Whenever I am looking to train for a new race, I am working on a new training plan. I am to the point now where I am very capable of making my own schedule, with many different types of workouts. When I first started racing, I wasn’t so lucky – I was confused by all of the workouts out there and needed some guidance from my coaches. Here is a quick guide to running speed workouts!
These are fantastic for marathon and half marathon training! Usually I do tempo runs about once a week, and it is supposed to be about 30 seconds faster than race pace. If you can hold the pace for an 8-10 mile tempo, you should be able to hold you marathon pace for a whole 26.2 miles. There are no recovery breaks in the tempo run.
Fartleks are pickups on a run. The easiest way to do this on an everyday road it to pick out light posts. From one light post to the next, run a quick pace. Then, slow it down for the next rep for recovery. Your hard effort and recovery effort should be the same distance. Then do it all over again. You can always double it up, by running two or three light posts at a time, and then jogging in between.
This is exactly what it sounds like. Run at your perceived race pace for a predetermined set of miles. I like pace runs because it mimics what you will be doing on race day. These can be done for everything from a marathon down to a 5k. There is no recovery time in pace runs.
These are great to work on a negative split for your race (aka, a faster second half of the race). Start out with a mildly faster pace than an easy run, and then drop your pace by 10 to 15 seconds per mile for each mile that you run. If you are training for something shorter like a 5k, break the run into half miles instead of miles. The last rep that you do should be very challenging. It shouldn’t be an all out sprint, but you should be using about 90% of your effort. There is no recovery time in progression runs.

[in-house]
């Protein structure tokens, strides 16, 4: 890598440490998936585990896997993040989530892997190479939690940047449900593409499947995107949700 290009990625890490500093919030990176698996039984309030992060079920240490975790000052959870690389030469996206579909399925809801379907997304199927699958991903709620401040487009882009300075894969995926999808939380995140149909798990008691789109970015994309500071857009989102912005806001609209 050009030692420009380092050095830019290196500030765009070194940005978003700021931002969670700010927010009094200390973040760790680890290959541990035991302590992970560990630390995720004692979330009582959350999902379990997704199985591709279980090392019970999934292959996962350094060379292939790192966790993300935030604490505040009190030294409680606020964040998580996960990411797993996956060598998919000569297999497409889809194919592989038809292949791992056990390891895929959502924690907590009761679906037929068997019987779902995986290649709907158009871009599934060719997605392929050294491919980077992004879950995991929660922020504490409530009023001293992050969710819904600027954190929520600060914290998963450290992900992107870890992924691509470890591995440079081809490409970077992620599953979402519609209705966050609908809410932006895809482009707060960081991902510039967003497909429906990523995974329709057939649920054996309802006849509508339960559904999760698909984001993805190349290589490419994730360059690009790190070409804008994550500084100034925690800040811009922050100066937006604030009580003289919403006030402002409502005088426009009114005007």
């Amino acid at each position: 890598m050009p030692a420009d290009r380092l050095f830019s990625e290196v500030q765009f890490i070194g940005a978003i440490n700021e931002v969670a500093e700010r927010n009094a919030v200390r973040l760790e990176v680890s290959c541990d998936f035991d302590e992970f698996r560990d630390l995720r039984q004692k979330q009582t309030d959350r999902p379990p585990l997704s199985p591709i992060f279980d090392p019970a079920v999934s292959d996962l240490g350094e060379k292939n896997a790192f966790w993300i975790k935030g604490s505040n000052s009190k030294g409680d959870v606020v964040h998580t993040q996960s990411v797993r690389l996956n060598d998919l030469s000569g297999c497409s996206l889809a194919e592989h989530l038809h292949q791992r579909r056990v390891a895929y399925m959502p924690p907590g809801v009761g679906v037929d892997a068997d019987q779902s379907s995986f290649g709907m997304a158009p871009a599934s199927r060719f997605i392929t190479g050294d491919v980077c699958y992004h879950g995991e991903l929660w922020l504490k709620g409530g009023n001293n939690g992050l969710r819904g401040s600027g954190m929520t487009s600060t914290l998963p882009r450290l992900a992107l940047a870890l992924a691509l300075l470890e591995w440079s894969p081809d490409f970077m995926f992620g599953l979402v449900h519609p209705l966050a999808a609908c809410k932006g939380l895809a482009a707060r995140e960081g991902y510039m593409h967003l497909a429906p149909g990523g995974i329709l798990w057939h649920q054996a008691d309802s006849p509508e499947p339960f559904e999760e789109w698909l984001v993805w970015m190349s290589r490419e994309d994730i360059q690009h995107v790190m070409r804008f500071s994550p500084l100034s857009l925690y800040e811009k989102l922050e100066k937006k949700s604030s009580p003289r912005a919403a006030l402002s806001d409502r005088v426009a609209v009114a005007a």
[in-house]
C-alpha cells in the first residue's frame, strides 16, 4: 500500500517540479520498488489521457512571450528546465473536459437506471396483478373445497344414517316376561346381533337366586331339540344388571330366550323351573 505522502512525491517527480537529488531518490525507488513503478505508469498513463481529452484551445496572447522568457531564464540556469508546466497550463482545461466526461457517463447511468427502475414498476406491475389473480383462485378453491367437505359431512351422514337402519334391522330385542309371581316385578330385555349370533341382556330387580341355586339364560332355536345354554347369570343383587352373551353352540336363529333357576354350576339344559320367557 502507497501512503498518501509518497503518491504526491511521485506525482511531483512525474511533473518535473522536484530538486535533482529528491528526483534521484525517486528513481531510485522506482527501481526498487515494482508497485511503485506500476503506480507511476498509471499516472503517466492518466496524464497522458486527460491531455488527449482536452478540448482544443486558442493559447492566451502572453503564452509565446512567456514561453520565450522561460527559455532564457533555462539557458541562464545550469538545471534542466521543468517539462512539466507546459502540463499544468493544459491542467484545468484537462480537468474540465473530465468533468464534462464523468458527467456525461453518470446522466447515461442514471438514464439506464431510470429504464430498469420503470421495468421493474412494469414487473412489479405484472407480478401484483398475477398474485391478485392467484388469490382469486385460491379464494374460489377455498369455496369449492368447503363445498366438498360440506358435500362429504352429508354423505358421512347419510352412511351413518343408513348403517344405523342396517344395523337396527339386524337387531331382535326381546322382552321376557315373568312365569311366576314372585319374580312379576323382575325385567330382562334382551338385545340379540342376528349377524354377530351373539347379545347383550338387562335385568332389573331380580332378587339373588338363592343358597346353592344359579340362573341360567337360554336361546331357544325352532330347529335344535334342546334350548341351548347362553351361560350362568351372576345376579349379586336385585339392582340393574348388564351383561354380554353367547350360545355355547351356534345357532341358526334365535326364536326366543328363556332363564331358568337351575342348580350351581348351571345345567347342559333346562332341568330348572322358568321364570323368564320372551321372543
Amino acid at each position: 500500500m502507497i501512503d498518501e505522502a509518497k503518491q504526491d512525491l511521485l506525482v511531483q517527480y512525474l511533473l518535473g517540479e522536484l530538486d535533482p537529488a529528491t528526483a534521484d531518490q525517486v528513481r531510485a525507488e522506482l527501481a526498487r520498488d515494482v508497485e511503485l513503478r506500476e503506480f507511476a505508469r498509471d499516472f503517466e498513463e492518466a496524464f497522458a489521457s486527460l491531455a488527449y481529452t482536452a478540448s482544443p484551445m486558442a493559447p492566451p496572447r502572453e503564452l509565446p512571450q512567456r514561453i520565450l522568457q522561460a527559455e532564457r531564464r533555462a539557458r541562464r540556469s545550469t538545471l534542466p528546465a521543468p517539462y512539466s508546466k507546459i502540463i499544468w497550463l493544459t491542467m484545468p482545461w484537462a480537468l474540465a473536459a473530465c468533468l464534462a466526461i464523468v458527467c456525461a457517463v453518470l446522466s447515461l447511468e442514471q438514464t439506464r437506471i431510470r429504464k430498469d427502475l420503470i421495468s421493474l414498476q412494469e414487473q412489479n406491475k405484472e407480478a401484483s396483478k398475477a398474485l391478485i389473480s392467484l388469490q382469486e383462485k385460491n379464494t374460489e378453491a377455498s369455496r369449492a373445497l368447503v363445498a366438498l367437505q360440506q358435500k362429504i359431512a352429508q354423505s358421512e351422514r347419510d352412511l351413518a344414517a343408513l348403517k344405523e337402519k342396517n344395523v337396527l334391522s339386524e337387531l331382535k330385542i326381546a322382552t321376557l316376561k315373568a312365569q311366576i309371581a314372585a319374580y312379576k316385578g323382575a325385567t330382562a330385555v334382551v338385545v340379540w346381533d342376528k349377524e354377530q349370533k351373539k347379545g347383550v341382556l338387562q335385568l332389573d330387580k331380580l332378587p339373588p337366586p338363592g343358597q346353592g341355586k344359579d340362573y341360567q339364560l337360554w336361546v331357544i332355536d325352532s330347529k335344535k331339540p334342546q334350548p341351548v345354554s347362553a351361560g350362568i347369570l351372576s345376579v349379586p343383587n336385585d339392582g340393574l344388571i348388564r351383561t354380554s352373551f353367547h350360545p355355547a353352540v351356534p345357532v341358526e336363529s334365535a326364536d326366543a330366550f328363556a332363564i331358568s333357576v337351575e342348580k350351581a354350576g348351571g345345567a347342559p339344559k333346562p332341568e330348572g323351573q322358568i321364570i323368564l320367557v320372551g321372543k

With a ladder, start with a mile at marathon pace, then do a 1200m at half marathon pace, an 800m at 10k pace, and a 400m at 5k pace. Depending on your conditioning, climb right back up the ladder after you hit that 400m (aka, run 800m, then 1200m, then 1600m). With this work out, recovery is key, so be sure to jog 400m in between each repeat. This workout is great to work on knowing your pace for different distances. Oh, and it is incredibly tough!
If you have a running track near you, try to do your 800’s there. It makes it a lot easier to determine your speed. The goal is to build up to the number of 800′s you want to do in your marathon goal time. So if you are looking run a 4 hour marathon, you should be running a 4:00 minute 800 – a 3 hour marathon calls for 3 minutes 800′s and so on. Jog 400m in between your 800’s. The max number of Yasso 800’s that I have done in my marathon training topped out around 8.
With mile repeats, run about a minute quicker than race pace for a mile, then jog 800m for recovery. Repeat as many times as necessary. For a marathon workout, I wouldn’t run any more than 6 mile repeats, so that your entire workout doesn’t eclipse 12 miles. This is an awesome workouts for 5k’s and 10k’s too. However, for those distances, you really do not need to do any more than 3-4 repeats.
Be sure to warm up and cool down for every workout that you do. I usually warmup for about 2 miles, stretch, and then get into my workout. I like to follow it up with a 1-2 mile cooldown, depending on the workout that I just completed.
Which of these do I think is best? I completely believe that it depends on the person. Some runners respond better to tempo runs while others can handle Yasso 800’s. Try out a few different exercises a few different times, and see what your body responds best too. Just like everyone needs specific shoes, tailored workouts are also necessary.